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The wasteful scandal called MPLADS

By Mahesh Vijapurkar
March 31, 2011 14:15 IST
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Since the time it was thought up, and the idea spread like an epidemic, there has been no significant changes in the way MPLADs and its imitations that have devolved to the states and local bodies. There is a vested interest not to change this wasteful scandal, says Mahesh Vijapurkar.

It is time once again to scream in anguish at the announcement in mid-March that each of the members of parliament would have Rs 5 crore per year at their disposal to spend on any project they deem fit.

The hike by Rs 3 crore to what was the largesse to the politicos has now added substantially to the bill; the total for 2011-12 set aside would be Rs 2,370 crore -- quite substantial for a country where resources are scarce and leakages high. But the MPs cannot be stopped for they can enact anything they deem fit for themselves and give it unto themselves -- from higher pay and perks to cheaper canteen food.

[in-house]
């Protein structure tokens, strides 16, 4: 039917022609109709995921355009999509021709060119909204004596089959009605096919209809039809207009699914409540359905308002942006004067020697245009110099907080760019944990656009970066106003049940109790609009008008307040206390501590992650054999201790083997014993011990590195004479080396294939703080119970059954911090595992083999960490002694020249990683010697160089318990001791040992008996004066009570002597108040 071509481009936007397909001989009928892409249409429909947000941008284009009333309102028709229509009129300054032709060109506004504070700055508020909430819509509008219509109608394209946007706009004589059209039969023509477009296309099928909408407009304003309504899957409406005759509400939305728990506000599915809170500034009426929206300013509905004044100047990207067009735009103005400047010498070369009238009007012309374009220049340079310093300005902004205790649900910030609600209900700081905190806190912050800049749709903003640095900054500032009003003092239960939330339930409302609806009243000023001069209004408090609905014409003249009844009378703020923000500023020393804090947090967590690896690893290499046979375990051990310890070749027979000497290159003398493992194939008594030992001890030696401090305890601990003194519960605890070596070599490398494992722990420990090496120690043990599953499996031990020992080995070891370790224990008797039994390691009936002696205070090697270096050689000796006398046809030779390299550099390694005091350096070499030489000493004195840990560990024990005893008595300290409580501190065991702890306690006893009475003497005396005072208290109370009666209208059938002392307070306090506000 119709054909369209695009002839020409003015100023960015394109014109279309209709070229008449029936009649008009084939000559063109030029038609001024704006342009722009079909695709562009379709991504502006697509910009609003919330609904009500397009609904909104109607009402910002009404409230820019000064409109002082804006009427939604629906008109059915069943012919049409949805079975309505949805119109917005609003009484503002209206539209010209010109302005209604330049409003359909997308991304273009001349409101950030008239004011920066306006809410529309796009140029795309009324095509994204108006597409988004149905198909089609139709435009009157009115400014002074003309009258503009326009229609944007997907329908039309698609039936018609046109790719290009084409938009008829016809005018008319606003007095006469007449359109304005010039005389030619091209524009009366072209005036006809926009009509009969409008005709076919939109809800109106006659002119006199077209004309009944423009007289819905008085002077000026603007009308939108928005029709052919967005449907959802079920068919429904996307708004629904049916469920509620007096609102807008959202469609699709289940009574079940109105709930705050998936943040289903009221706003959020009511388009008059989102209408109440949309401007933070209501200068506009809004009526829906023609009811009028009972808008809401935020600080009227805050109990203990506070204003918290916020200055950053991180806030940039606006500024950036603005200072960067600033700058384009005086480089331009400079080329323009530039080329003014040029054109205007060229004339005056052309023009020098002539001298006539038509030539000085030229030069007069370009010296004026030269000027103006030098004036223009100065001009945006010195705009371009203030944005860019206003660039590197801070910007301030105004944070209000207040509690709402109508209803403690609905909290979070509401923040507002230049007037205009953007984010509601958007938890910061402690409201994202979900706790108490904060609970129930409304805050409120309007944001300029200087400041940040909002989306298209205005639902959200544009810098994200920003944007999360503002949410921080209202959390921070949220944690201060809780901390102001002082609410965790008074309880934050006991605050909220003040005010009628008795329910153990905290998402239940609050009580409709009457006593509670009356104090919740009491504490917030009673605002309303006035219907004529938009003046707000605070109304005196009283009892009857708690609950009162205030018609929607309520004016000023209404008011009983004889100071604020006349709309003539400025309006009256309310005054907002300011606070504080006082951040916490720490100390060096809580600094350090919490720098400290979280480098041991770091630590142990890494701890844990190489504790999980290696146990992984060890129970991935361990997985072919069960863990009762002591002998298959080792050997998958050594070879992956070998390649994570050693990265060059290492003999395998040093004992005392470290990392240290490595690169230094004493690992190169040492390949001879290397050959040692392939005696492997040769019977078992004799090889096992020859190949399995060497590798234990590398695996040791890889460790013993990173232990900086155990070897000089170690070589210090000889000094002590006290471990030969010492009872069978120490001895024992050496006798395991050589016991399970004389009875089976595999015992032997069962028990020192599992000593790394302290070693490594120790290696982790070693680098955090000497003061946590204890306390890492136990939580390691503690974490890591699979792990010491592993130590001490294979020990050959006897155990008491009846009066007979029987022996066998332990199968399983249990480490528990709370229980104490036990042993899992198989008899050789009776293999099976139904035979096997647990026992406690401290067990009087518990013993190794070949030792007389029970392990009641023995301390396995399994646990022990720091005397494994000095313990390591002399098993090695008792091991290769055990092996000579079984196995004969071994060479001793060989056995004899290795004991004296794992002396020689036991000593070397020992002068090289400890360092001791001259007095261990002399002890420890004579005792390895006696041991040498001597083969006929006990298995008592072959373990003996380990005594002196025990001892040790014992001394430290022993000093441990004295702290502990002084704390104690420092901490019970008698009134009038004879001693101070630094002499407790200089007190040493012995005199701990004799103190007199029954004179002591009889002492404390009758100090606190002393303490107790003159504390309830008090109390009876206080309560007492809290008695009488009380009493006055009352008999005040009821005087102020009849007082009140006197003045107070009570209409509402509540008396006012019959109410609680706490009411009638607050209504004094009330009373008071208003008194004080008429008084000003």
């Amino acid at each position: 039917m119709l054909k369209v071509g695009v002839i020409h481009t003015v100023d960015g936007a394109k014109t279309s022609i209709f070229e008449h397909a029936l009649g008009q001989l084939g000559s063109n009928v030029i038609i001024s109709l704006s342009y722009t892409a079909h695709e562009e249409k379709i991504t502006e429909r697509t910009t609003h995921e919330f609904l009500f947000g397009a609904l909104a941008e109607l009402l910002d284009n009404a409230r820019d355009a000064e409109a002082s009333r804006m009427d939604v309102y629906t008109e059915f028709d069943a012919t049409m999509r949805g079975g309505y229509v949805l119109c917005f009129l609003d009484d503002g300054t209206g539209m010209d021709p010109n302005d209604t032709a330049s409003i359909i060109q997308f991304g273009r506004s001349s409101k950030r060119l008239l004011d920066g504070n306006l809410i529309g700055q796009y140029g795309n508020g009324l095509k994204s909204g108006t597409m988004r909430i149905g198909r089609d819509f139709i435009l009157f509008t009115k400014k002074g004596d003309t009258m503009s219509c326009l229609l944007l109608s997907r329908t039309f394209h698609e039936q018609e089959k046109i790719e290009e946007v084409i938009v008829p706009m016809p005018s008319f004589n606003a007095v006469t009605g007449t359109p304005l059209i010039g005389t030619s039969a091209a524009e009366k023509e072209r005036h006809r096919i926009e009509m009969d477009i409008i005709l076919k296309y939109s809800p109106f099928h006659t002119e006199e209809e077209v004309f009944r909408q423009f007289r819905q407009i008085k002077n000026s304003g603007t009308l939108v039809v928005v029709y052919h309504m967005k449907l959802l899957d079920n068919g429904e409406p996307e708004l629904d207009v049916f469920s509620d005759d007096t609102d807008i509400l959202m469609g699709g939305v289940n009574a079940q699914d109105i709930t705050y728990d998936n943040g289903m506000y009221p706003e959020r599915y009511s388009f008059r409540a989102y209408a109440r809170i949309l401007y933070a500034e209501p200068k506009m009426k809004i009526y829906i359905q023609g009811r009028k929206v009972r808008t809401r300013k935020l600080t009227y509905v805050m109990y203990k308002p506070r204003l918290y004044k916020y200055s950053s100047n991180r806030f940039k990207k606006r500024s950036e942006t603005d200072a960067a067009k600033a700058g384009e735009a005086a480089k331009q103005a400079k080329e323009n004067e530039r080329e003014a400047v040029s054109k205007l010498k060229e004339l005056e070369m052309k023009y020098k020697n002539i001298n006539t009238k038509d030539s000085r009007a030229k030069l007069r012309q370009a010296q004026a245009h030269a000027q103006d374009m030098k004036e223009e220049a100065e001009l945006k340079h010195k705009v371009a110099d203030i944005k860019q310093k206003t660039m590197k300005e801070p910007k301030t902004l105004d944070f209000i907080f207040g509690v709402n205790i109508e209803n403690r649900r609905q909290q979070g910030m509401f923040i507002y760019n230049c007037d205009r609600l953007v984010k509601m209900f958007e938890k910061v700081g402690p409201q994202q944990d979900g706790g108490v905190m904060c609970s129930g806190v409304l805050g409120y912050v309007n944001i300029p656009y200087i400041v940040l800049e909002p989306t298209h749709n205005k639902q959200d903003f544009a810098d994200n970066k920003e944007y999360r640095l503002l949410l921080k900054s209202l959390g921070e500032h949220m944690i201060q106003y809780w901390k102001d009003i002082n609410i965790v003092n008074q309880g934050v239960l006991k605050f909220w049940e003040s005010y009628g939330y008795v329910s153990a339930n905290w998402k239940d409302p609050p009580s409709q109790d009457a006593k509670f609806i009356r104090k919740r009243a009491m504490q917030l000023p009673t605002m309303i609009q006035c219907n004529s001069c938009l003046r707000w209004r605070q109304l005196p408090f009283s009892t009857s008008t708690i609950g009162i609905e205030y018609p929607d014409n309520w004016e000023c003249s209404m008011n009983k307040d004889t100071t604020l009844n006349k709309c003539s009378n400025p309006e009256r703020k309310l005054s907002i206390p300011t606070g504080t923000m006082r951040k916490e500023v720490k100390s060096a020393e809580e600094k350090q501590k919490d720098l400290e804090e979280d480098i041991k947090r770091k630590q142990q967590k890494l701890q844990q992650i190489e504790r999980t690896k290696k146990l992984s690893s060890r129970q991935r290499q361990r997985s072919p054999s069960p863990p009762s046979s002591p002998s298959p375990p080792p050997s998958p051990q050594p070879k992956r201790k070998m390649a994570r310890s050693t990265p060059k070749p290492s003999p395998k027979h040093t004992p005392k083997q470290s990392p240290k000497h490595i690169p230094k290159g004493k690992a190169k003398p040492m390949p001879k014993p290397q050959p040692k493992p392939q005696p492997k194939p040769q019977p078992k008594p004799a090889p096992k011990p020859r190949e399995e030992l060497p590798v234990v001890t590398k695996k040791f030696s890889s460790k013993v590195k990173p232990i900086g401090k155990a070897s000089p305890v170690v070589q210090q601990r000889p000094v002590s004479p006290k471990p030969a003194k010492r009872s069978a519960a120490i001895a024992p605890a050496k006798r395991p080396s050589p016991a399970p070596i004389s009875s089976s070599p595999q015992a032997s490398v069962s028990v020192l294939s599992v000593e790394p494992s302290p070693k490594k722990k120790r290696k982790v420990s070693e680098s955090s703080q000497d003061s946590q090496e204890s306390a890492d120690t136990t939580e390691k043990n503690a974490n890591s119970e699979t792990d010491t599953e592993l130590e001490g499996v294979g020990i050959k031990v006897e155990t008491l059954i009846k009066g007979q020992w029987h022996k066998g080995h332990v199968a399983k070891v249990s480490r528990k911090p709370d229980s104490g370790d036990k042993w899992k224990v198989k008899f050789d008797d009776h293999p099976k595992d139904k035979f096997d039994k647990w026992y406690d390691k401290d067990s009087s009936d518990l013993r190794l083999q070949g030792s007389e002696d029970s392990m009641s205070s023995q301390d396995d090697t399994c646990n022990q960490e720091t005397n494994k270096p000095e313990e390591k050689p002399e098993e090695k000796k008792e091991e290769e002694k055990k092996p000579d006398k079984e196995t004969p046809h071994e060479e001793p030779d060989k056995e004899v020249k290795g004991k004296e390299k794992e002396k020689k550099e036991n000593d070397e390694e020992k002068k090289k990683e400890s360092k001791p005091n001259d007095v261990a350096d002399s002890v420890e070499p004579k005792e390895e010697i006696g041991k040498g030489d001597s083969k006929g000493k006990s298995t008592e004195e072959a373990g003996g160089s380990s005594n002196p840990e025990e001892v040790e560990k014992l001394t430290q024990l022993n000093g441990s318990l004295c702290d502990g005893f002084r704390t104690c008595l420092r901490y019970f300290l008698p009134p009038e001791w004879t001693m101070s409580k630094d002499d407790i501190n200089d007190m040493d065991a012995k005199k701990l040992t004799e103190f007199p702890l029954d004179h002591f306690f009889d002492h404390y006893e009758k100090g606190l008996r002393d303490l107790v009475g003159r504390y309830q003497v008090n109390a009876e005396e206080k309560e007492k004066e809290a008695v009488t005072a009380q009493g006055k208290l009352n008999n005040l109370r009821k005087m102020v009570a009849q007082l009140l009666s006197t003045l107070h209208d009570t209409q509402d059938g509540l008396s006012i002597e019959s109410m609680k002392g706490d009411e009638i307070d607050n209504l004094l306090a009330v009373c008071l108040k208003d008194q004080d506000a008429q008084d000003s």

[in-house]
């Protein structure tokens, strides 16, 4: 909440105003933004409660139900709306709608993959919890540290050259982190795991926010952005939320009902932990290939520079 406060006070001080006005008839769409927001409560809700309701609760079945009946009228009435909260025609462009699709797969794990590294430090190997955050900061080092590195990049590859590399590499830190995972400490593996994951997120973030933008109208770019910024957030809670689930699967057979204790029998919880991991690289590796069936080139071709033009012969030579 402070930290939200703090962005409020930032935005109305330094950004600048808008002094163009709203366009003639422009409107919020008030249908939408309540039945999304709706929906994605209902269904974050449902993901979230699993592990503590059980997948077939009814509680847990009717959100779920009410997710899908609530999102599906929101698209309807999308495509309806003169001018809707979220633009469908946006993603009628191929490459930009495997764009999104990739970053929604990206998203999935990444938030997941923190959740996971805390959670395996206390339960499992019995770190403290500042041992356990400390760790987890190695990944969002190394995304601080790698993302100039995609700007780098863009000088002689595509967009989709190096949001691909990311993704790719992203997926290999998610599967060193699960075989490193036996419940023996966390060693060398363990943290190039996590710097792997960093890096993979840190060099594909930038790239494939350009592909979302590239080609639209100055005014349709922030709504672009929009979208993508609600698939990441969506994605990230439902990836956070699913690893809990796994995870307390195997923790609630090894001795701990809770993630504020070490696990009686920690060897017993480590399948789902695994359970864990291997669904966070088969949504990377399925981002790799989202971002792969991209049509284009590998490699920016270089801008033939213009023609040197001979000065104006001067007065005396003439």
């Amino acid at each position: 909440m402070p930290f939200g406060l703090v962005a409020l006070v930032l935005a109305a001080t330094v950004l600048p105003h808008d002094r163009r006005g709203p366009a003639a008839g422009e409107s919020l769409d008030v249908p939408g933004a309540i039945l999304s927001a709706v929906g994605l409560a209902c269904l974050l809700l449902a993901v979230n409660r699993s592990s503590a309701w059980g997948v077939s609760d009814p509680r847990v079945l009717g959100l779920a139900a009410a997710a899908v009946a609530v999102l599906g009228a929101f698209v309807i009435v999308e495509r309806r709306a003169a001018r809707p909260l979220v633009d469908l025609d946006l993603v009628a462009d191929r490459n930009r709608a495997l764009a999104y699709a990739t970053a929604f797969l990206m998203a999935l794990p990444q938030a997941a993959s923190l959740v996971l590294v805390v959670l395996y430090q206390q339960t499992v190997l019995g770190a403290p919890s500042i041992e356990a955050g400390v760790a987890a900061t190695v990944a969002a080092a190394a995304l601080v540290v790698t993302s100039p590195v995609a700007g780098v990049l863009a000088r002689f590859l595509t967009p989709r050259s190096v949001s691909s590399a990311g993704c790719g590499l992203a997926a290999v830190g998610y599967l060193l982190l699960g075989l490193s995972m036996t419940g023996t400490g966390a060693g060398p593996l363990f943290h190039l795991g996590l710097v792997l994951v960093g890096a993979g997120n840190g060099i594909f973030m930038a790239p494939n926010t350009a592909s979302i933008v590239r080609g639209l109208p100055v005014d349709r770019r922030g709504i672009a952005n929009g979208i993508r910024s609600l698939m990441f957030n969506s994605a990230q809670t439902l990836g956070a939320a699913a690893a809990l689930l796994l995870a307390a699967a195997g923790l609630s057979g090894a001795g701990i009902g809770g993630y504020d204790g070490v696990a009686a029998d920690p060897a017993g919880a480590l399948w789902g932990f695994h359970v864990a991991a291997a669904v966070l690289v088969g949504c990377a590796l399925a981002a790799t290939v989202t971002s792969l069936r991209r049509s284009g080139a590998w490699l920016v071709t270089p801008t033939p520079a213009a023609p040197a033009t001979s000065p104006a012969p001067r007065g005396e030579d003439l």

The MPs are aware that there is anger at their being allocated the funds for developing their respective constituencies and in 2008 had even suggested that the MP from the MP Local Area Development Fund be dropped. My guess is that they had wanted to make it more hush-hush instead of changing the system. This increase has been pending for sometime, which is a surprise, because they can get things for themselves unanimously. In October 2010 the Planning Commission had frowned at the fund apparently because of distrust of its working and also the plea that there were resource constraints. But who can stop the MPs?

There are several reasons why this was started in the first place by P V Narasimha Rao.

It is believed that with a minority government, he wanted to create a vested interest in the MPs for the continuation of the Lok Sabha so dispensed this largesse which has now become institutionalised.  It amounts to a bribe.

It is also believed that this helps MPs nurse their constituencies though I believe proper representation, securing long term benefits to people on a sustained basis is the best way to nurse a seat. It is an excuse because leakages are possible, patronage being a fact of Indian political system where not rule but proximity matters.